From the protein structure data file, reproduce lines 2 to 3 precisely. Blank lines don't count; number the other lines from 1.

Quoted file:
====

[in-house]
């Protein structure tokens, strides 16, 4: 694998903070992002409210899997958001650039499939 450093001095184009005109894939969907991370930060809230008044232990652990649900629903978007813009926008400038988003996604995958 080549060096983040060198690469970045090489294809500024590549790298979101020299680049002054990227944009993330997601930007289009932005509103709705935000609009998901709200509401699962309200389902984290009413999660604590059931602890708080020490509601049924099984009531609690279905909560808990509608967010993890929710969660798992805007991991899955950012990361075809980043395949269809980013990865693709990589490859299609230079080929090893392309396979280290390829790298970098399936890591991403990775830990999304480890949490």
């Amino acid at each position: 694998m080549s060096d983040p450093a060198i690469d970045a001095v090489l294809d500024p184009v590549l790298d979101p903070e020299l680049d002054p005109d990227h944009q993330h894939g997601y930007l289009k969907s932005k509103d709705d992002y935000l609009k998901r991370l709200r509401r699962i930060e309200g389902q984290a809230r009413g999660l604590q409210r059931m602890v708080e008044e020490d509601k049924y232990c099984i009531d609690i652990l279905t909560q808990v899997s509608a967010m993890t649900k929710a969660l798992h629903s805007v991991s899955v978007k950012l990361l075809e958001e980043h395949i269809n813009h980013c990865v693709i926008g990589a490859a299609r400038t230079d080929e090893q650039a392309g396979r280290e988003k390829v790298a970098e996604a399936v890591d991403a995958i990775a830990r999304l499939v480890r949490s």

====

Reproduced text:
């Protein structure tokens, strides 16, 4: 694998903070992002409210899997958001650039499939 450093001095184009005109894939969907991370930060809230008044232990652990649900629903978007813009926008400038988003996604995958 080549060096983040060198690469970045090489294809500024590549790298979101020299680049002054990227944009993330997601930007289009932005509103709705935000609009998901709200509401699962309200389902984290009413999660604590059931602890708080020490509601049924099984009531609690279905909560808990509608967010993890929710969660798992805007991991899955950012990361075809980043395949269809980013990865693709990589490859299609230079080929090893392309396979280290390829790298970098399936890591991403990775830990999304480890949490």
């Amino acid at each position: 694998m080549s060096d983040p450093a060198i690469d970045a001095v090489l294809d500024p184009v590549l790298d979101p903070e020299l680049d002054p005109d990227h944009q993330h894939g997601y930007l289009k969907s932005k509103d709705d992002y935000l609009k998901r991370l709200r509401r699962i930060e309200g389902q984290a809230r009413g999660l604590q409210r059931m602890v708080e008044e020490d509601k049924y232990c099984i009531d609690i652990l279905t909560q808990v899997s509608a967010m993890t649900k929710a969660l798992h629903s805007v991991s899955v978007k950012l990361l075809e958001e980043h395949i269809n813009h980013c990865v693709i926008g990589a490859a299609r400038t230079d080929e090893q650039a392309g396979r280290e988003k390829v790298a970098e996604a399936v890591d991403a995958i990775a830990r999304l499939v480890r949490s």